The District – and especially current Board president Mel Thillens and member Jim O’Brien, the only two current Board members who were also on the Board for the Prospect Park paddle tennis bait-and-switch – might be able to redeem some of its credibility by finally building the paddle tennis courts and warming house as originally promised, while also adding four pickleball courts.

We would like to think that such a plan would get a ringing endorsement from economic and social class warriors like Mary Wynn Ryan, Kathy (Panattoni) Meade, Dena Lucy and Ashley Hawkes – given that the only paddle tennis courts in Park Ridge are at the Park Ridge Country Club and not generally available to non-members.

They could bill their support of the paddle tennis courts as striking a blow for all of Park Ridge’s commoners and groundlings who can’t afford a PRCC membership.

And also for our town’s tiny and oppressed pickleballer minority.

What a great dill it could be!

To read or post comments, click on title.

The 100s Of Millions Of Dollars Question: Renovated Schools Or Flood Remediation?

09.14.18

Readers of this blog know that we have crossed swords with former 6th Ward alderman/former Park Board member Mary Wynn Ryan on numerous occasions. Ms. Ryan and this blog’s editor rarely see eye-to-eye on local – as well as state and national – governmental and political issues.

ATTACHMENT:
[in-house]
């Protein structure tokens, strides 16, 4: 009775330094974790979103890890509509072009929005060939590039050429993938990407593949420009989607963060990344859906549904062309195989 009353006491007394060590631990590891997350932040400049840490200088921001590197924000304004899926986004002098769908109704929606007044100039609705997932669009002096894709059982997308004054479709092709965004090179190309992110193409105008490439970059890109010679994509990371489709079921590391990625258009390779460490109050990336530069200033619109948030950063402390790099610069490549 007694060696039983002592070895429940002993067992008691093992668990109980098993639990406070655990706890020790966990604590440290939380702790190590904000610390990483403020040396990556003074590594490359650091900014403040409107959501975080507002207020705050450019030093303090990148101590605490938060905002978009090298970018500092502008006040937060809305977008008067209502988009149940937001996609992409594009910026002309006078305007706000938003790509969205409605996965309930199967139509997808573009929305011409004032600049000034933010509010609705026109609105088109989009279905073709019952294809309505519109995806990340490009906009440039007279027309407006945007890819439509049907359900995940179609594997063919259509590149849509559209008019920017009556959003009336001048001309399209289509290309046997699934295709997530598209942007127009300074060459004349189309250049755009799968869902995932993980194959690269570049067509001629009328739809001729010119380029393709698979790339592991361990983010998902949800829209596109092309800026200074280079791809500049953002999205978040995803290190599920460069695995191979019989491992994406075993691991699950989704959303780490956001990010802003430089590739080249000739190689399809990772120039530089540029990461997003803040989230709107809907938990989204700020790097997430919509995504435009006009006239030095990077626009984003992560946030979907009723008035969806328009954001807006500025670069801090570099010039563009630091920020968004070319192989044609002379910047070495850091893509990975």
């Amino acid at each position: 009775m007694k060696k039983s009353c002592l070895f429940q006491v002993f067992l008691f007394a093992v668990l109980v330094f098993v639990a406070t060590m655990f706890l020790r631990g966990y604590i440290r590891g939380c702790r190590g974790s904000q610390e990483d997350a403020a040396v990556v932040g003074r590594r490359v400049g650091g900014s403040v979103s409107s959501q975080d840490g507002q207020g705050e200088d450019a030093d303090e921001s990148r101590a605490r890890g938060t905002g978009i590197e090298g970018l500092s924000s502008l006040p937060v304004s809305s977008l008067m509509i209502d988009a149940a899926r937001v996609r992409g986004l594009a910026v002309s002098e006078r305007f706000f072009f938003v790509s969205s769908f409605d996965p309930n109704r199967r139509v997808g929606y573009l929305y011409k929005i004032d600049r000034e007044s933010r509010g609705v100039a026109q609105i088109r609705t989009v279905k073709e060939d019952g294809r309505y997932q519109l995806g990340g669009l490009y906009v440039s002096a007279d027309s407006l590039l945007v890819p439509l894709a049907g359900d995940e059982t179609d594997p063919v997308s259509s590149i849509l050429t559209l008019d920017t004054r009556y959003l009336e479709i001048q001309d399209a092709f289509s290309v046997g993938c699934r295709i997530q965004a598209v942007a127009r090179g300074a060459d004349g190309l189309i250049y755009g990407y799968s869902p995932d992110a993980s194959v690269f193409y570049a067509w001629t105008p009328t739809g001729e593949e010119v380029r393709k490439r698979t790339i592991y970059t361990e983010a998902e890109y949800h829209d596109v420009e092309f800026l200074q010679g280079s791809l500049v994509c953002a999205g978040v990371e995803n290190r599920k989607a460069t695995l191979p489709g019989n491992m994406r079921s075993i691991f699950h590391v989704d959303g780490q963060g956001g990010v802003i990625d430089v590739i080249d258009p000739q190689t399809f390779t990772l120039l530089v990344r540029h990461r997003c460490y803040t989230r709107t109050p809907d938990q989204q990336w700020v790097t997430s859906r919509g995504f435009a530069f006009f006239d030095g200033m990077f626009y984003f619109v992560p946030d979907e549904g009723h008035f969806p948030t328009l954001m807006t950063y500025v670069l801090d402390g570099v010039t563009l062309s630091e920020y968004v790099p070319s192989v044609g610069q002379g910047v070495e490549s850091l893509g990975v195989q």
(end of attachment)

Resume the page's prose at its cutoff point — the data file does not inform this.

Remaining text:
And that’s okay: A thriving marketplace of ideas needs competing views, not concurring ones.

So consider today one of those rare occasions when this blog acknowledges the merit of a point raised by Ms. Ryan in a couple of comments she made to a post on the Park Ridge Concerned Homeowners Group FB page, in which she suggests that the Park Ridge City Council and the Maine Township School District 207 Board may have reached some sort of accommodation to give the latter first crack at Park Ridge taxpayers’ wallets.

Ms. Ryan is a battle-tested class (and race, and gender, etc.) warrior skilled in the art of identity politics, which explains her analogy of Park Ridge residents to “poor folk, choosing between heat, rent, groceries and medicine” – except that we “poor folk” live in $385,000 (median value, per Zillow) residences; and our choices are between $200-350 million to address D-207’s decades of neglect of its physical infrastructure, or $106+ million to address the City’s decades of neglect of its sewer system.

Ms. Ryan’s analogy is not an apples-to-apples one, however, because the $200-350 million cost of D-207 projects will be spread over a much larger taxing district than the City’s $106+ million of flood remediation projects.

Whether that difference in taxing districts will result in Park Ridge residents paying more for the D-207 projects or more for the City’s projects is unclear to us. Park Ridge generates much higher residential RE tax revenues than does Des Plaines ($245,000 median, per Zillow), Morton Grove ($301,000 median) and Niles ($276,000 median). Nevertheless, we understand that those other communities generate significantly higher commercial RE tax revenues than does Park Ridge.